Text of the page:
North Mississippi Allstars & Hill Country Revue: A Family Affair at the Fox
It may have been a weeknight, but I saw that as no reason to stay in. Anytime of any day or night is a good time for rock and roll, but last Thursday was a particularly noteworthy occasion. One of the most exciting guitarists around was in town at the Fox Theatre, and I wasn't about to miss him. I'm talking about Luther Dickinson, shredder-extraordinaire of the North Mississippi Allstars, and more recently, of a little side project that Chris and Rich Robinson like to call the Black Crowes (you may have heard of them). Put Luther Dickinson together with his brother Cody on drums, and Chris Chew on bass, and you've got the Allstars, whose fast-paced, down and dirty style of southern rock is imbued so heavily with the blues its to the point where Delta-soul gets leaked all over the stage.
Cody Dickinson and Chris Chew played double-duty all night, first in guitar and bass roles respectively for Hill Country Revue, then on drums and bass with the Allstars. As true to the country-fried blues-rock niche as the night's main act, Hill Country Revue's twang also includes Hendrix and Allman-esque elements, and a devil-may-care stage persona that screams "we're hear to play music and have a good time, and nothing else!" The Revue boys, including Kirk Smithhart also on guitar, Daniel Coburn on vocals and mouth harp, and Ed Cleveland on drums, played around and showed off a little, to the crowd's delight, delving into extended guitar jams at every opportunity. Cody Dickinson and Kirk Smithhart took turns in the quick fingers spotlight, dueling on a pair of Les Pauls while Chris Chew's über bass made the floors shake. Daniel Coburn, covered in tattoos and sporting a denim jacket with a sizable Pabst Blue Ribbon patch emblazoned on the back, barked out lyrics, wailed on the harmonica, and generally looked the part of classic rock and roll frontman, attitude and all.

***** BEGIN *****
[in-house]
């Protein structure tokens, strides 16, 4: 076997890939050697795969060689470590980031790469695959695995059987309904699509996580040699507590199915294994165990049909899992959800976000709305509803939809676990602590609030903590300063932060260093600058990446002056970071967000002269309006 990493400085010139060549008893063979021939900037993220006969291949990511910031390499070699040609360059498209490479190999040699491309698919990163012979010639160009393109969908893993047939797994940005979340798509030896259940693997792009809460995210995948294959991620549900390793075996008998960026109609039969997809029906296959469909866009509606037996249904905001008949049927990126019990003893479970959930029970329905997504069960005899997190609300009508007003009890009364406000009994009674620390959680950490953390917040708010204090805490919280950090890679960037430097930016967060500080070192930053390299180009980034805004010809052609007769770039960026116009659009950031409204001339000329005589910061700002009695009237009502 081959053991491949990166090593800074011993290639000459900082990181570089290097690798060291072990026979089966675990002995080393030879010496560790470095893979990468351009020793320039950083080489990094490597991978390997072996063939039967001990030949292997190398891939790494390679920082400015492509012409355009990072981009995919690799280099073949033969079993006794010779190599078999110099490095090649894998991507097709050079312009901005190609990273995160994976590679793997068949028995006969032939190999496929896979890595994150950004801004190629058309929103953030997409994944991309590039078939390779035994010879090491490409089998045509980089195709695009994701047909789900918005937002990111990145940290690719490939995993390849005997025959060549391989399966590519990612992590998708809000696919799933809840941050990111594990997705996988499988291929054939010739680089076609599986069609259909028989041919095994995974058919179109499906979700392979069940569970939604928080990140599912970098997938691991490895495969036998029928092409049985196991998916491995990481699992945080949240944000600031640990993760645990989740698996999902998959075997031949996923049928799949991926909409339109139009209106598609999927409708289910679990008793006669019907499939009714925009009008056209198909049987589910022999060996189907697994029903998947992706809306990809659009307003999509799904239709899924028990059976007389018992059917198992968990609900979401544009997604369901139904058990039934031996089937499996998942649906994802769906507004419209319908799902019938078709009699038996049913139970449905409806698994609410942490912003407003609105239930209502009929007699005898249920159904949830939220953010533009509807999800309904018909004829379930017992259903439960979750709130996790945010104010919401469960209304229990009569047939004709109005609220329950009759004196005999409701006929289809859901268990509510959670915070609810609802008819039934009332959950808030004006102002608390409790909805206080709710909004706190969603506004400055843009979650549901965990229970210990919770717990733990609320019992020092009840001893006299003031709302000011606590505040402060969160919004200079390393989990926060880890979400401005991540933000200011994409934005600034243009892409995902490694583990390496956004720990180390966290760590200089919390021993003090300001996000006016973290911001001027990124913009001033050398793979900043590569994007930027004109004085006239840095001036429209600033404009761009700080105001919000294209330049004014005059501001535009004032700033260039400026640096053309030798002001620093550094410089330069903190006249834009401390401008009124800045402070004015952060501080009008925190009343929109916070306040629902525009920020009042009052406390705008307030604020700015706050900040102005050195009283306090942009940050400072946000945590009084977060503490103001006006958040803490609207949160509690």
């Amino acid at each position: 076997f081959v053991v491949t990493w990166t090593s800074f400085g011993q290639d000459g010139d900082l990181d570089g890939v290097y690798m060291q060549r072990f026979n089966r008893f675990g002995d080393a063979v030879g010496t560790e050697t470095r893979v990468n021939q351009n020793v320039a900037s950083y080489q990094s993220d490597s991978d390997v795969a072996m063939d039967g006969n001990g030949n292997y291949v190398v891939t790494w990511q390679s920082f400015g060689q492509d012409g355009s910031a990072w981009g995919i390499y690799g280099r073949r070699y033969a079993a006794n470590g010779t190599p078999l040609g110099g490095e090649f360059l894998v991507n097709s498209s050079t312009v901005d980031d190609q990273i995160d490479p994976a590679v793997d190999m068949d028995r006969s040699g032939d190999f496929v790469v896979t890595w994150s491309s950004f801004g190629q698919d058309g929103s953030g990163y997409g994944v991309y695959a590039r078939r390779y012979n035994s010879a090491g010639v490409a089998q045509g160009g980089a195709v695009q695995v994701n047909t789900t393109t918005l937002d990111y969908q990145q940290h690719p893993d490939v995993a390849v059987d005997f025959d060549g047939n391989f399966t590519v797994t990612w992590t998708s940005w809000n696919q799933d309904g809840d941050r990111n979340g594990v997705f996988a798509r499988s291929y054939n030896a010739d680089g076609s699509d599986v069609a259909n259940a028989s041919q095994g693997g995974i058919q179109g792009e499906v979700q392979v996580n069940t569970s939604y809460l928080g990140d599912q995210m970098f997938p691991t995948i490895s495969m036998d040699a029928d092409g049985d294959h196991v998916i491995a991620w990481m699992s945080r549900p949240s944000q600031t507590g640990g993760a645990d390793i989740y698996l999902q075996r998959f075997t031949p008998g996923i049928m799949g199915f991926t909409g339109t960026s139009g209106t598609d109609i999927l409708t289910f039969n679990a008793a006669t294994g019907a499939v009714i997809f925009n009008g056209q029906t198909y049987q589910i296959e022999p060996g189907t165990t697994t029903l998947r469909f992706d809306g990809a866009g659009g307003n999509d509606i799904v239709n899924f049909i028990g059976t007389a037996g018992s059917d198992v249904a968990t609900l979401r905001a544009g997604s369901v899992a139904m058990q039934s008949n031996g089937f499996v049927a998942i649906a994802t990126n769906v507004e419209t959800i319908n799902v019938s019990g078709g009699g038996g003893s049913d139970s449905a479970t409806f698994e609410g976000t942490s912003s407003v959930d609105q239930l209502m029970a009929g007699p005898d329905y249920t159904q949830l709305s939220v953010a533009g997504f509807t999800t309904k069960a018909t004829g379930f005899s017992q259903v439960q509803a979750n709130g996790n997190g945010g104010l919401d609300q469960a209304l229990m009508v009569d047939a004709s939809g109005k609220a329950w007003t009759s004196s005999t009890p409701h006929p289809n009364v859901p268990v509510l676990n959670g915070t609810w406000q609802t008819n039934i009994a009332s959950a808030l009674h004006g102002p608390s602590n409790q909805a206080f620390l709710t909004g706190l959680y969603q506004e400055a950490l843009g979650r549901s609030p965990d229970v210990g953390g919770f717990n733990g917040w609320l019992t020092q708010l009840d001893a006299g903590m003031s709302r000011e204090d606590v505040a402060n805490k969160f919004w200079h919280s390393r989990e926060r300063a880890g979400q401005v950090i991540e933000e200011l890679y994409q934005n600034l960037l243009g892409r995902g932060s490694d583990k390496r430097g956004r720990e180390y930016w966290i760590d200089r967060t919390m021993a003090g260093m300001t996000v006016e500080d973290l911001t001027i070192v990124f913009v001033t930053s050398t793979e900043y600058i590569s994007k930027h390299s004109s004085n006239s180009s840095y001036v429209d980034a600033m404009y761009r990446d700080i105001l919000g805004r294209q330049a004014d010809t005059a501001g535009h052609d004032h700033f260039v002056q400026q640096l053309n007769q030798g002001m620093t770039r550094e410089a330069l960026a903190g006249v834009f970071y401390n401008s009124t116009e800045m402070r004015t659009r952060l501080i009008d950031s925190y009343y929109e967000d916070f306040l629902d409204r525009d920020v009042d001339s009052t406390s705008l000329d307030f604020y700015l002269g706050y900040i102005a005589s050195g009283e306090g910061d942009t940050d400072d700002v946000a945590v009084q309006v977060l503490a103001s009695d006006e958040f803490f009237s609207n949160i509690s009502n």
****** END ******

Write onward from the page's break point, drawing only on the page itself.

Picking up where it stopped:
As is generally the case with guitars, there is rarely if ever enough of them. Towards the end of the opening set, Luther Dickinson brought out a third Les Paul, and the expanded Revue gang kicked the momentum up another notch, putting the whole music machine into high gear for their grand finale. Coburn whipped out the harmonica once more and made it howl like a drunken banshee, with a look of focused intensity in his eyes all the while. Big Chew on the other hand, was all smiles, apparently digging on the music as much as anyone in the room.
The Allstars came out a half-hour later with only the core trio of Luther and Cody Dickinson, and Chris Chew. With the distortion turned all the way up, and with the deep down gut-punch sound only a heavy weight guitar like a Gibson could muster, Luther and the gang broke out some Hendrix style noise to open the set before tearing into 'Goin Down South' and on immediately into 'Shake' (Yo Mama) with old-school gusto. The band's equipment is appropriately old-school to match. The stage was covered in peeling Marshall amps that look like they've been about fifty years beaten up, and there were only a few extremely basic effects pedals on the floor. But it's exactly the authenticity of the Allstars' dirty old blues sound that makes them so much fun to watch.